wasting money, squandering men; while Dessalines and Christophe massacred every white being within their reach. To complete Bonaparte's work, from which he wished to turn the world's attention, high among the Jura Mountains, where the ice and snow had not yet relaxed their grip upon the desolate little Fortress and its sunless casemate, in which for months nothing but Toussaint's cough had been heard, Commander Amiot wrote a brief military Report to the Minister of Marine: "On the 17th [April 7], at half-past eleven o'clock of the morning, on taking him his food, I found him dead, seated on his chair near his fire." According to Tavernier, doctor of medicine and chirurgien of Pontarlier, who performed the autopsy, pleuro-pneumonia was the cause of Toussaint's death.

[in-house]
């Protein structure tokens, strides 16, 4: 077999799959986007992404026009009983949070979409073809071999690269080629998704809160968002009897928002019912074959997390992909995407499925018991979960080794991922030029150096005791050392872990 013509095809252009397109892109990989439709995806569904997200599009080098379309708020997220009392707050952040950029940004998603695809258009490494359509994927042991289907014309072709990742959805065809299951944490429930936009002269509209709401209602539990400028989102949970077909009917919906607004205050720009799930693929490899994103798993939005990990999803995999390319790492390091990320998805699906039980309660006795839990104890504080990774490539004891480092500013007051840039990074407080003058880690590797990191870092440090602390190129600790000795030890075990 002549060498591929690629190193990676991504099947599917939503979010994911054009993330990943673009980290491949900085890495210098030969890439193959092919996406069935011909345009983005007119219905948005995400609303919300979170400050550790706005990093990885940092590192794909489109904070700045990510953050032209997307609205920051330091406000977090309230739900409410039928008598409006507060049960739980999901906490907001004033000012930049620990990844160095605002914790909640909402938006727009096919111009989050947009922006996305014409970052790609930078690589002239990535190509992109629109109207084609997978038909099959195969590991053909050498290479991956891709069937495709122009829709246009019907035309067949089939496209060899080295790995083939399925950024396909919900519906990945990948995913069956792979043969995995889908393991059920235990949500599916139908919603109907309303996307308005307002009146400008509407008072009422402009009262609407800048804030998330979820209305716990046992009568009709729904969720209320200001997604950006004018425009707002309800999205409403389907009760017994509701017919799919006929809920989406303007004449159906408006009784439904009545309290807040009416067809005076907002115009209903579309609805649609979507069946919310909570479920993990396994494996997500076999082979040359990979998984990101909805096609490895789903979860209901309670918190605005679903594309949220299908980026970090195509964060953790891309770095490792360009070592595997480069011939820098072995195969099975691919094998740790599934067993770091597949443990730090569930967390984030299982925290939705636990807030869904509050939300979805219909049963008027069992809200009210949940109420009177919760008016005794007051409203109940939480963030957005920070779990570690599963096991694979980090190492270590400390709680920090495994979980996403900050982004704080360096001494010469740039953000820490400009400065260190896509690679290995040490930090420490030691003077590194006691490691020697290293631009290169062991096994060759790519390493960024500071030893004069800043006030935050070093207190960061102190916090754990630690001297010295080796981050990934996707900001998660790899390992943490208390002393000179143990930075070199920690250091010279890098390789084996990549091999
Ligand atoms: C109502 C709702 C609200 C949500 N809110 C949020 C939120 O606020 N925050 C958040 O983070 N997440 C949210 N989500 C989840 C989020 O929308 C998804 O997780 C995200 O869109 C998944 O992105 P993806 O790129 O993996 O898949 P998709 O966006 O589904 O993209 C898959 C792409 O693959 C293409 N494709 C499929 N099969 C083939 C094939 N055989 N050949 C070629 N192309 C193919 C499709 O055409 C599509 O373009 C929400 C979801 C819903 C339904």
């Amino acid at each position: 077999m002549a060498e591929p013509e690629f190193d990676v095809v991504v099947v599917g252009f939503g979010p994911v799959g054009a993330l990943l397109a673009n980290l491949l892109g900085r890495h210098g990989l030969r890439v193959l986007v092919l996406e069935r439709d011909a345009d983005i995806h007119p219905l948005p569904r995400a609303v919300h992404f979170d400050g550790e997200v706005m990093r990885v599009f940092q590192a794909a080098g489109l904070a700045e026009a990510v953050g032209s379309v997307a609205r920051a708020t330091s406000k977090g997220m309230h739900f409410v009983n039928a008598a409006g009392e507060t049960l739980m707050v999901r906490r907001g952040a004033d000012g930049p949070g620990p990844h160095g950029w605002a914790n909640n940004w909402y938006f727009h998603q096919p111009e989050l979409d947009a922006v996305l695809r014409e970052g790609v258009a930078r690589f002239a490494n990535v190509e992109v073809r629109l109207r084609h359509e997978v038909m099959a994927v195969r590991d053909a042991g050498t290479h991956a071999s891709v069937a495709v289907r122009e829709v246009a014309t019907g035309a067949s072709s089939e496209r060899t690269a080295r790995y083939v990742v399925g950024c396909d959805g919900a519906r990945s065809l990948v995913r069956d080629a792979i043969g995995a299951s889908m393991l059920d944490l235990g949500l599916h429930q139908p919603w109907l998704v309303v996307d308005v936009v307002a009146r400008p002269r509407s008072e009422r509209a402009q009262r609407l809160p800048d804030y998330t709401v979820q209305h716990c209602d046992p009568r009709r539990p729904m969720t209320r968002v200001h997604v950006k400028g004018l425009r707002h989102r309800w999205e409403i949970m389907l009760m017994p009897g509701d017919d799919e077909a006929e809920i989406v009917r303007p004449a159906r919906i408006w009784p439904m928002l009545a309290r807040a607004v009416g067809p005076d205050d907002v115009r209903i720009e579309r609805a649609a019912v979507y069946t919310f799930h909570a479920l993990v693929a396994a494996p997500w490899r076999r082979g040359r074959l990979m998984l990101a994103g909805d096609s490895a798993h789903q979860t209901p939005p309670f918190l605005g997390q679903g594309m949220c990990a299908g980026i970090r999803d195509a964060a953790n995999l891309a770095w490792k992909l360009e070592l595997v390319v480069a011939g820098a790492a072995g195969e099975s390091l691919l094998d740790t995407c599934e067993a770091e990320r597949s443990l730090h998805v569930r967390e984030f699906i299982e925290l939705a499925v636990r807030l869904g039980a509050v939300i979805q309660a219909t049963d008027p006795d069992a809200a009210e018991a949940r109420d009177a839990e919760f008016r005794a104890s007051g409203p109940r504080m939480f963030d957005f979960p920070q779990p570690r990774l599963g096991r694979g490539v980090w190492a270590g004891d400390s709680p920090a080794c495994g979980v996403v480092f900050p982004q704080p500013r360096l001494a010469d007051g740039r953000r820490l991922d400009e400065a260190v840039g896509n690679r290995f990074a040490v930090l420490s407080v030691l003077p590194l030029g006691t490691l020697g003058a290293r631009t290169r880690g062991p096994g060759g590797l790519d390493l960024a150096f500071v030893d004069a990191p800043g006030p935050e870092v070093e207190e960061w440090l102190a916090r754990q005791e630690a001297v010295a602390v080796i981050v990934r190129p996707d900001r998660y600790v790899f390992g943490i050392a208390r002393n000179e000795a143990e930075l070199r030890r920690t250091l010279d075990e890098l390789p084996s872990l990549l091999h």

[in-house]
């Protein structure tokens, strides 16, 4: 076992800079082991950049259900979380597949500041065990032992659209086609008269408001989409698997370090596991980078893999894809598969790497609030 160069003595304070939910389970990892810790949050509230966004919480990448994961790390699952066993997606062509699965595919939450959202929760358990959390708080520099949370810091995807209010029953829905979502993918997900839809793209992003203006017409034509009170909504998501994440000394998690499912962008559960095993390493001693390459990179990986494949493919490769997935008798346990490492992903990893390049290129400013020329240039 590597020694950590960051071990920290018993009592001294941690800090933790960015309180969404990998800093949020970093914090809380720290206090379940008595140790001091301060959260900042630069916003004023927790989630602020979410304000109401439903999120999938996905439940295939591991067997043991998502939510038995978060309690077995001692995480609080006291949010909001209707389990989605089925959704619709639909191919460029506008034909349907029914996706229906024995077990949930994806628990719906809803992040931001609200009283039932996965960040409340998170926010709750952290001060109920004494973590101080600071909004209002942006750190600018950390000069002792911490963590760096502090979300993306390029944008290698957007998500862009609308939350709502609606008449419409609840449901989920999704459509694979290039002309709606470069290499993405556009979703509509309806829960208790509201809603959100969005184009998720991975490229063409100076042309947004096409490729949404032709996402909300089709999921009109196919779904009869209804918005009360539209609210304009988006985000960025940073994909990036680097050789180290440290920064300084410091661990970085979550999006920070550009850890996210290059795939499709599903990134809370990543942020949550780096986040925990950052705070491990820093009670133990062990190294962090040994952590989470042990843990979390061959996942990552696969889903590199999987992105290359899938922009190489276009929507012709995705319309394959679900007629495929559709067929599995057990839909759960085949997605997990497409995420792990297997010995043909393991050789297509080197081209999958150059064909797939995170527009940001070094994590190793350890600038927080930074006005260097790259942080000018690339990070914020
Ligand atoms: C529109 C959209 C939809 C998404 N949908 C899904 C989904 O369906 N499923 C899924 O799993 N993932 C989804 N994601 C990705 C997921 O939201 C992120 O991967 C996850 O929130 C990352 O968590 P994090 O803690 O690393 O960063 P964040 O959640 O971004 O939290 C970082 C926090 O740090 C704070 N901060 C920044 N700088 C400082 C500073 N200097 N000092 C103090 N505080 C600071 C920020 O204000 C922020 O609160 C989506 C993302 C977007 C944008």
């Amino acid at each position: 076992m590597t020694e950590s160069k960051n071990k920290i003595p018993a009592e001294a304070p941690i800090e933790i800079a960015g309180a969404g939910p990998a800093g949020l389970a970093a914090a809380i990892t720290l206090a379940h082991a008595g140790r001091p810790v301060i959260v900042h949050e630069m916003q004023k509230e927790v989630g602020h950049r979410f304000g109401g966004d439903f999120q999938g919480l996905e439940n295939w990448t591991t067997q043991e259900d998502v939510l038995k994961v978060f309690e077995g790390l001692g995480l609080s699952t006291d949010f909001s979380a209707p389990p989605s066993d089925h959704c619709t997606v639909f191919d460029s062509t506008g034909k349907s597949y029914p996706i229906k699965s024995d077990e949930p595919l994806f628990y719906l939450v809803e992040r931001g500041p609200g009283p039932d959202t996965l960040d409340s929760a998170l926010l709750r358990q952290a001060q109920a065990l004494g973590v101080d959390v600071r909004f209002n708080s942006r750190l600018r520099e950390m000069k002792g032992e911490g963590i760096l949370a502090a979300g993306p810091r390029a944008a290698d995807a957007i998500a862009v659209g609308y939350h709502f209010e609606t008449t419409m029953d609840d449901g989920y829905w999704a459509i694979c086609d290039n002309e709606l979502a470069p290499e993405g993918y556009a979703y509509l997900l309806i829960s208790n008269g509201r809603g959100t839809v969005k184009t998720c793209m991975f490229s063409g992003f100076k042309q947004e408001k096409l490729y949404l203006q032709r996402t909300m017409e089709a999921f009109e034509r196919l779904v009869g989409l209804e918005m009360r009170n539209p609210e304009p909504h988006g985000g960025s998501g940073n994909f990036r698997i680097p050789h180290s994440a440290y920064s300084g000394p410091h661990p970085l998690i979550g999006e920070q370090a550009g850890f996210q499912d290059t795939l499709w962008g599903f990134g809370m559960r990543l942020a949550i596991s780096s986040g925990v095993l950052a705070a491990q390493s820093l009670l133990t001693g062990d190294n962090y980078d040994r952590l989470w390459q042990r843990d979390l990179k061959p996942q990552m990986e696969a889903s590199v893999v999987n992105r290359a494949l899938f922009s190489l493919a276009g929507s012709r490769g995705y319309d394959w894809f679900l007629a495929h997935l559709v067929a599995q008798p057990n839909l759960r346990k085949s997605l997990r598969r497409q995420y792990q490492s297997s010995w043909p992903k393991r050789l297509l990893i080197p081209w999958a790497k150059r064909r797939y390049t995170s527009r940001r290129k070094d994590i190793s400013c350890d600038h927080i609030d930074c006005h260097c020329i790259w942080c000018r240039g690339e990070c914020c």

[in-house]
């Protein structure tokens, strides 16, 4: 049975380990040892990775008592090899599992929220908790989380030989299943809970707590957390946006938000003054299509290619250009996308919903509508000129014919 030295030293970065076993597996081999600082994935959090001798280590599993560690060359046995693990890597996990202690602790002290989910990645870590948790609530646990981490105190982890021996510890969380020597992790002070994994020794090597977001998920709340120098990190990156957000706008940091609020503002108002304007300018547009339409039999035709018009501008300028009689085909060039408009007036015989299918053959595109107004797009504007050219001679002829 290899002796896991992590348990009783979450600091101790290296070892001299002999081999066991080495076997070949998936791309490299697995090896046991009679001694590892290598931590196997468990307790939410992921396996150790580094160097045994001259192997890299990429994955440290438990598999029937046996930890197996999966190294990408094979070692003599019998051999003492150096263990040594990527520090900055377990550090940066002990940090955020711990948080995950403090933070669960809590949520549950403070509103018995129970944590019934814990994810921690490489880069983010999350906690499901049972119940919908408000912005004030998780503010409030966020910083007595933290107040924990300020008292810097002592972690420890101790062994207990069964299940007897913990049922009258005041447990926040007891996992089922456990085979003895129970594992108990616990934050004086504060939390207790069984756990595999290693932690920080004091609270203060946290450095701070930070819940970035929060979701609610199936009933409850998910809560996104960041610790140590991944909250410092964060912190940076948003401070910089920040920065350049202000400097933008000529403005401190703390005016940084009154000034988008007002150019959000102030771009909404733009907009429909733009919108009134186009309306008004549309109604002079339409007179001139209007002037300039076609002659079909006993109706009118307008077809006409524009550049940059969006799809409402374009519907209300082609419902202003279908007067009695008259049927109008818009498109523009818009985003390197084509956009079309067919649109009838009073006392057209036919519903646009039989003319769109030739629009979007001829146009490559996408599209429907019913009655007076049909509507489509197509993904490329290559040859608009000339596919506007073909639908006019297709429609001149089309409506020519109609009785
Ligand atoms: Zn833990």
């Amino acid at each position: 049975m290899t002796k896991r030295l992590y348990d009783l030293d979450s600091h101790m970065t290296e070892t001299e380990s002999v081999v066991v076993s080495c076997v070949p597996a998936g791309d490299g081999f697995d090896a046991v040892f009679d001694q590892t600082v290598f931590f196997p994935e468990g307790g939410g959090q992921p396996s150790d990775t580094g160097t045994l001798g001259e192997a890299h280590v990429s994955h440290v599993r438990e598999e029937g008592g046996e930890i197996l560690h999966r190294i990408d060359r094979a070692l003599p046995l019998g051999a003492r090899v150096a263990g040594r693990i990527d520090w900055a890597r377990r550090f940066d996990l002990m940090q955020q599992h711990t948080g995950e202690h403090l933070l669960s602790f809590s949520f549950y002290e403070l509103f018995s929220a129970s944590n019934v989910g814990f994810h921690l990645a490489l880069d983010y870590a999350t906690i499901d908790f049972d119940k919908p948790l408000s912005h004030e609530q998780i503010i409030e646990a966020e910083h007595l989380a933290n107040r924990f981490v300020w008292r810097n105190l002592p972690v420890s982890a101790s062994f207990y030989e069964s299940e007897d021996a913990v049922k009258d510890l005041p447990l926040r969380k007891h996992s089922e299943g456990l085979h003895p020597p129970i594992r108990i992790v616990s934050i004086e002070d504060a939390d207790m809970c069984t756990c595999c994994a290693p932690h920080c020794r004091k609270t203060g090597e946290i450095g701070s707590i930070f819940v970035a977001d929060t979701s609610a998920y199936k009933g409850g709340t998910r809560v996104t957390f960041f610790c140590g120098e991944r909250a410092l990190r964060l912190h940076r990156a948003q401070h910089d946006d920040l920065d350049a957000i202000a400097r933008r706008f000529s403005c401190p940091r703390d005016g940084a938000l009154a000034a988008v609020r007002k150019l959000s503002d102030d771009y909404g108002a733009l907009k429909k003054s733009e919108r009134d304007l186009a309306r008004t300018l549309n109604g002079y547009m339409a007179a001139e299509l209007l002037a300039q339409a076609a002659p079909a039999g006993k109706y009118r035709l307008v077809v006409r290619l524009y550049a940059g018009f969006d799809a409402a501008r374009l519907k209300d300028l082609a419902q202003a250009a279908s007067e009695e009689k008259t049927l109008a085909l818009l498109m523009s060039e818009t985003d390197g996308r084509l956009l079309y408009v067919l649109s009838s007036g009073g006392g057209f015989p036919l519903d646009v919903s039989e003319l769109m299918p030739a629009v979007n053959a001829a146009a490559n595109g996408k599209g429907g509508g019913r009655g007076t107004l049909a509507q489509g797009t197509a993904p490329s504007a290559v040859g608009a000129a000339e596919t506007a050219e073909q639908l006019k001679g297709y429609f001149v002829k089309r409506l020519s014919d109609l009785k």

Toussaint never knew that St. Domingo had successfully resisted the whole power of France, and that had he been truer to himself and his color he might have worn the crown that became the plaything of Christophe and Dessalines; but even when shivering in the frosts of the Jura, his last moments would have glowed with gratified revenge, had he known that at the same instant Bonaparte was turning into a path which the negroes of St. Domingo had driven him to take, and which was to lead him to parallel at St. Helena the fate of Toussaint himself at the Château de Joux. In these days of passion,
- Amiot to Decrès, 19 Germinal, An xi. (April 9, 1803); Archives de la Marine, MSS.